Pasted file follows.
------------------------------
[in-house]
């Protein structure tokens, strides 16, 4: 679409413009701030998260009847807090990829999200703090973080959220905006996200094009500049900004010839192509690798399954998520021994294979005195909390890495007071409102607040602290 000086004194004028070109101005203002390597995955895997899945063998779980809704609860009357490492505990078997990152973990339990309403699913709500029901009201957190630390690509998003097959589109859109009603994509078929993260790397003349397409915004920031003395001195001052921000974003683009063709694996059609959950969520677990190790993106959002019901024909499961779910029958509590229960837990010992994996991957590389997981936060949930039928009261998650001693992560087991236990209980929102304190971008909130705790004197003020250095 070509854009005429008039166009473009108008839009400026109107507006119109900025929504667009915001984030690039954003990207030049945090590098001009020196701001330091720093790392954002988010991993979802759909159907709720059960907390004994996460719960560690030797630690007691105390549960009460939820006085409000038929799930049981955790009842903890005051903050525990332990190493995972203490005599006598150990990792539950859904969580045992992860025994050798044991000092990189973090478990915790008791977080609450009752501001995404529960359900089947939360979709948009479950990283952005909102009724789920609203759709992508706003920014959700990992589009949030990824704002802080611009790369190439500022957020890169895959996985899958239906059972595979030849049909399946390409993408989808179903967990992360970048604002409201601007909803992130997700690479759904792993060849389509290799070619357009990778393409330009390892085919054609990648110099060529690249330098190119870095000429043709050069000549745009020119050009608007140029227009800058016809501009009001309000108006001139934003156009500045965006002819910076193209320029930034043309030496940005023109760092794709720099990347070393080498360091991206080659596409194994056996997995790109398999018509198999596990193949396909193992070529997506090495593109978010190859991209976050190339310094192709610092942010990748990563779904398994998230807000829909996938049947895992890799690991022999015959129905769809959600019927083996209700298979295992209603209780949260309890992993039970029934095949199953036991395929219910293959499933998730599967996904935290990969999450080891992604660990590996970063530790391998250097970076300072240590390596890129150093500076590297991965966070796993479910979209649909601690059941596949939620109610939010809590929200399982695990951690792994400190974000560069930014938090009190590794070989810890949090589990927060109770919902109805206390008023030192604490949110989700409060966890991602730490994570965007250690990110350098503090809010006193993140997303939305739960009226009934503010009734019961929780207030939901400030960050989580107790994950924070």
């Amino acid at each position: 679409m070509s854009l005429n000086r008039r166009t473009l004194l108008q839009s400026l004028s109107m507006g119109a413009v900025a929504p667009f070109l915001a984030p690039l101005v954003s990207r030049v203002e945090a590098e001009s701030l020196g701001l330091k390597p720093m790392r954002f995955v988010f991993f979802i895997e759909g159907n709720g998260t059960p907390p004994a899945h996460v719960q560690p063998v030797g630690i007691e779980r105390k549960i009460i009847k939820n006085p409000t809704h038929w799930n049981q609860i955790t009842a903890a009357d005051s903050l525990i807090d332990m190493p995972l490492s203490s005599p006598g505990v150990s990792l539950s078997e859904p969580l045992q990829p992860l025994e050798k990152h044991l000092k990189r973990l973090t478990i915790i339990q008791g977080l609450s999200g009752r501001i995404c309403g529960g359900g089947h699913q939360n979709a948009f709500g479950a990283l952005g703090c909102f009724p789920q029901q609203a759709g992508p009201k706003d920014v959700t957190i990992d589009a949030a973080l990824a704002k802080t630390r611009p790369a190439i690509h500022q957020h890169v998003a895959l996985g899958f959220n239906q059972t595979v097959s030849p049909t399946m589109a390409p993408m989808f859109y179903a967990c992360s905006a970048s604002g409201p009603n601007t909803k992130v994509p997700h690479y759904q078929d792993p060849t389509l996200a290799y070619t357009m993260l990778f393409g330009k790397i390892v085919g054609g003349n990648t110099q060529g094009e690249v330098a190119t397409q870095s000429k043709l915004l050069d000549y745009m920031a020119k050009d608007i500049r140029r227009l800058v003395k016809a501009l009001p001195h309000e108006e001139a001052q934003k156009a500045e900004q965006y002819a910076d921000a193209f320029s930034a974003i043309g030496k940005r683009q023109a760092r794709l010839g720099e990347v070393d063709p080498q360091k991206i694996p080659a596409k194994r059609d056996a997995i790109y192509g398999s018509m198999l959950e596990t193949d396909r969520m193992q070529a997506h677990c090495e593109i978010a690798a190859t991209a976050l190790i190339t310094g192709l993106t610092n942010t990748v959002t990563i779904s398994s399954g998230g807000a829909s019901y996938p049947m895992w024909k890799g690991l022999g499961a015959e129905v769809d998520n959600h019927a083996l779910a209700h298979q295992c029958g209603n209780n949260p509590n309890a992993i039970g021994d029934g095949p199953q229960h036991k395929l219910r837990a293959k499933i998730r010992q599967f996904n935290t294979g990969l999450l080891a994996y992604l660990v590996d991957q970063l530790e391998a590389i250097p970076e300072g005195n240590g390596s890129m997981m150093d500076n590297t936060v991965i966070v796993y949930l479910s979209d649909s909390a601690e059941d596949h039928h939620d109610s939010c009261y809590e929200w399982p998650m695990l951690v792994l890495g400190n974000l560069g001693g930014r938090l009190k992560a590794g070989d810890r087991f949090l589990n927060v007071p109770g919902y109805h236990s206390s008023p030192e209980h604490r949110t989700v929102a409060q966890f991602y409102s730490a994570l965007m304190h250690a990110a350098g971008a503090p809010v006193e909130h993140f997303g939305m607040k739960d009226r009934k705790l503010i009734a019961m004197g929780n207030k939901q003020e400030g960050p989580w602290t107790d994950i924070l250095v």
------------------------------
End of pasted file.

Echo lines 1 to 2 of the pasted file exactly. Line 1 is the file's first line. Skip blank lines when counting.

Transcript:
[in-house]
């Protein structure tokens, strides 16, 4: 679409413009701030998260009847807090990829999200703090973080959220905006996200094009500049900004010839192509690798399954998520021994294979005195909390890495007071409102607040602290 000086004194004028070109101005203002390597995955895997899945063998779980809704609860009357490492505990078997990152973990339990309403699913709500029901009201957190630390690509998003097959589109859109009603994509078929993260790397003349397409915004920031003395001195001052921000974003683009063709694996059609959950969520677990190790993106959002019901024909499961779910029958509590229960837990010992994996991957590389997981936060949930039928009261998650001693992560087991236990209980929102304190971008909130705790004197003020250095 070509854009005429008039166009473009108008839009400026109107507006119109900025929504667009915001984030690039954003990207030049945090590098001009020196701001330091720093790392954002988010991993979802759909159907709720059960907390004994996460719960560690030797630690007691105390549960009460939820006085409000038929799930049981955790009842903890005051903050525990332990190493995972203490005599006598150990990792539950859904969580045992992860025994050798044991000092990189973090478990915790008791977080609450009752501001995404529960359900089947939360979709948009479950990283952005909102009724789920609203759709992508706003920014959700990992589009949030990824704002802080611009790369190439500022957020890169895959996985899958239906059972595979030849049909399946390409993408989808179903967990992360970048604002409201601007909803992130997700690479759904792993060849389509290799070619357009990778393409330009390892085919054609990648110099060529690249330098190119870095000429043709050069000549745009020119050009608007140029227009800058016809501009009001309000108006001139934003156009500045965006002819910076193209320029930034043309030496940005023109760092794709720099990347070393080498360091991206080659596409194994056996997995790109398999018509198999596990193949396909193992070529997506090495593109978010190859991209976050190339310094192709610092942010990748990563779904398994998230807000829909996938049947895992890799690991022999015959129905769809959600019927083996209700298979295992209603209780949260309890992993039970029934095949199953036991395929219910293959499933998730599967996904935290990969999450080891992604660990590996970063530790391998250097970076300072240590390596890129150093500076590297991965966070796993479910979209649909601690059941596949939620109610939010809590929200399982695990951690792994400190974000560069930014938090009190590794070989810890949090589990927060109770919902109805206390008023030192604490949110989700409060966890991602730490994570965007250690990110350098503090809010006193993140997303939305739960009226009934503010009734019961929780207030939901400030960050989580107790994950924070």